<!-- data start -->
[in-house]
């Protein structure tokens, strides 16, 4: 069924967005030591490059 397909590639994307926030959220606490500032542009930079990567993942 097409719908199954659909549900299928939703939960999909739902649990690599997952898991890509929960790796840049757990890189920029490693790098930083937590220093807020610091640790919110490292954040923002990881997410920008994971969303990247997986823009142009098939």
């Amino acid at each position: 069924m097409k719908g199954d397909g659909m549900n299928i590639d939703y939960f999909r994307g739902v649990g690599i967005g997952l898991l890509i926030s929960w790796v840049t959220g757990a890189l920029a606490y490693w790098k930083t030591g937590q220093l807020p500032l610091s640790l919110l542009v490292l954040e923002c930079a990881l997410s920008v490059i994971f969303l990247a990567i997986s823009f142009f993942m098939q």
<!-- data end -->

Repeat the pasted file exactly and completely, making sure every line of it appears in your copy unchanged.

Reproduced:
[in-house]
């Protein structure tokens, strides 16, 4: 069924967005030591490059 397909590639994307926030959220606490500032542009930079990567993942 097409719908199954659909549900299928939703939960999909739902649990690599997952898991890509929960790796840049757990890189920029490693790098930083937590220093807020610091640790919110490292954040923002990881997410920008994971969303990247997986823009142009098939």
């Amino acid at each position: 069924m097409k719908g199954d397909g659909m549900n299928i590639d939703y939960f999909r994307g739902v649990g690599i967005g997952l898991l890509i926030s929960w790796v840049t959220g757990a890189l920029a606490y490693w790098k930083t030591g937590q220093l807020p500032l610091s640790l919110l542009v490292l954040e923002c930079a990881l997410s920008v490059i994971f969303l990247a990567i997986s823009f142009f993942m098939q």